Last season, Jharel Cotton made a point of being a constant presence in the Oakland A’s clubhouse. Sidelined with Tommy John surgery instead of playing a part in the starting rotation, he sat and listened to the relievers who surrounded his locker, including Shawn Kelley and Blake Treinen.
“Watching those guys talk baseball while they’re watching a game on TV inside the clubhouse was like, wow, I know a little bit, but I learned a lot more by just listening to these guys talk,” Cotton said before spring training this February. “Talking how to face hitters, what to look for, how to read swings, stuff like that. Not to be intimidated.”
The plan was for Cotton to make his big league debut shortly after the All-Star break this year, but like most of the A’s plans this season, it’s had to change. Thanks to injury setbacks and a PED suspension, Oakland will not have the young, dynamic rotation it had anticipated down the stretch, but the A’s are nevertheless in strong position to make another run at the postseason.
The thought entering the season was that all the A’s had to do in the first half was ride Mike Fiers, Frankie Montas and top prospect Jesus Luzardo to a .500 record. After that, ace Sean Manaea would return from September labrum surgery, and last year’s rotation hopefuls — Cotton and A.J. Puk — would return from Tommy John.
In late June, Montas — in the midst of a breakout season — was suspended 80 games for PED use. Luzardo sprained his shoulder on the eve of the season and just before he was about to return, went out with a Grade 2 lat strain. It was decided that Cotton and former first-rounder Puk would return as relievers, and then Cotton had hamstring surgery in June after his first three rehab outings.
Last season, riding a pitching staff shredded by four Tommy John surgeries and a largely unheralded young core, the A’s managed to win 97 games and take the second AL Wild Card spot. Through 91 games, they were 51-40, six games out of the playoff picture and 10 games back of the Houston Astros for the division lead.
Through 91 games this year, Oakland is 50-41, 7 1/2 games back of the Astros in the AL West, just 1 1/2 back of Cleveland for the second Wild Card spot and two behind leader Tampa Bay.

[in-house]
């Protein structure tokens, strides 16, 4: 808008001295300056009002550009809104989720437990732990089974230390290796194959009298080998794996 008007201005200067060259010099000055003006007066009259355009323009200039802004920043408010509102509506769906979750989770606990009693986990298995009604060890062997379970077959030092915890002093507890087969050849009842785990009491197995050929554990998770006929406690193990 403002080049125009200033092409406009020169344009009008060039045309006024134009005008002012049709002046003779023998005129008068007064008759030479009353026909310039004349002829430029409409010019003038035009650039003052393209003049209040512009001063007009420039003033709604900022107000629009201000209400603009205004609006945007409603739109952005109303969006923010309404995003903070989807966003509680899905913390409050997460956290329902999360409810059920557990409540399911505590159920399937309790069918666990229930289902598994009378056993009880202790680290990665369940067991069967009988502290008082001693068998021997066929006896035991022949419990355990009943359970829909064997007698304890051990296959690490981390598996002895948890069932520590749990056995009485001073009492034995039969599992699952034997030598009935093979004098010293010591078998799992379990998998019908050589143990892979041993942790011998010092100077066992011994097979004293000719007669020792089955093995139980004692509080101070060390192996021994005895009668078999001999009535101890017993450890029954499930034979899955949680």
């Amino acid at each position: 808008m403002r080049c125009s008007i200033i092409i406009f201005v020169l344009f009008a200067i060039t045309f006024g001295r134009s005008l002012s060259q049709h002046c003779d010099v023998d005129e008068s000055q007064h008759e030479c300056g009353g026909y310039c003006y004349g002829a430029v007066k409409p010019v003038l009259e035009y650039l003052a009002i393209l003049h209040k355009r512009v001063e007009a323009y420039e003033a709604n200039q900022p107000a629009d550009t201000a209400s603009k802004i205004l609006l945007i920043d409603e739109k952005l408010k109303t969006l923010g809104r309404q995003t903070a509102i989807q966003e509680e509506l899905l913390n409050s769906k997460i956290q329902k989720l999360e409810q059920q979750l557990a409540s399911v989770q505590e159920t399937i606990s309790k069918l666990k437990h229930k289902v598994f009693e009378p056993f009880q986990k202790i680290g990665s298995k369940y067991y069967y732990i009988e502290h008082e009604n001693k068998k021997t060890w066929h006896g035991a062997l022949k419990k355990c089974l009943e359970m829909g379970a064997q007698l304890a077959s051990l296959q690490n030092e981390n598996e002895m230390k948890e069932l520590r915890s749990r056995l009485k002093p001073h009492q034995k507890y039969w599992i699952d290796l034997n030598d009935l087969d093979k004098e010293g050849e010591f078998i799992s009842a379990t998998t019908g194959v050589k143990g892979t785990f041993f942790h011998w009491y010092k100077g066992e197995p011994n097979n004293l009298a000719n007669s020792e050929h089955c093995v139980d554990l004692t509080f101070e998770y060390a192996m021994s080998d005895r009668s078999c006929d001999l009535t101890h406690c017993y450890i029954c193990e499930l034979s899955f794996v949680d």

While the second-half rotation won’t look exactly like many thought, Manaea — who threw his first rehab outing for Single-A Stockton on Monday, allowing six runs (four earned) on seven hits in 2 1/3 innings — is on track to be back in August, if not late July. Fiers, 34, is 8-3 with a 3.87 ERA and 70 strikeouts to 30 walks in 107 innings. Brett Anderson is 9-5 with a 3.86 ERA. They’ve been just good enough to let the offense work.
Oakland — ninth in baseball in runs scored and sixth in homers — has scored in droves even with a sub-optimal Khris Davis. Thanks to hip, oblique and left hand injuries, the designated hitter Oakland signed to a two-year, $33 million extension this spring is slashing a career-worst .236/.305/.433 and will play fewer than 150 games for the first time in four years.
The A’s, though, have found plenty of ways to make up for him. In his second full season, Matt Chapman, 26, is three homers shy of his career high, with 21 in 91 games (he’s on pace for 35), to go along with a team-high 22 doubles. Matt Olson, 25, is tied for the most homers (18) in the big leagues since May 12, and would be among the AL leaders had he not missed a month with a broken hamate bone.
Ramon Laureano, 24, is hitting .265 and has 16 homers to his name in his first full big league season, and is tied for third in baseball with seven outfield assists. Relative veteran Marcus Semien, 28, has a team-high 102 hits and is hitting a career-best .271 with 14 homers.
Giving Franklin Barreto a full-time crack at second base (replacing the struggling Jurickson Profar) and adding catcher Chris Hermann (hitting .417 in his first four games) only makes Oakland’s offense more potent. If Barreto doesn’t work out, Triple-A All-Star shortstop Jorge Mateo is hitting .308 for Las Vegas.
For the second year in a row, the A’s are buyers at the trade deadline. They’ve been able to fill positional holes from within, but need pitching. Front-line starters are out of Oakland’s price range, so the A’s could target Pirates righty Jordan Lyles or Seattle’s Mike Leake — both can eat innings and Lyles has strikeout stuff.
With former Billy Beane accolyte Farhan Zaidi in San Francisco, Oakland could also add Giants reliever Sam Dyson to help fill the set-up spot vacated by newly-minted closer Liam Hendriks, who took over for a suddenly-ineffective Treinen in a bullpen that has blown 16 saves after blowing 18 all last season.
Puk will return late this month or in early August. Cotton threw in relief for Stockton on Monday, re-starting his rehab. They may not be the kind of reinforcements Oakland planned for, but the A’s didn’t plan on acquiring two All-Star closers and Fiers down the stretch last year and challenging Houston for a division crown, either. That season, the A’s over-under was 74.5 wins. They won 97. This year, the over-under was 83.5.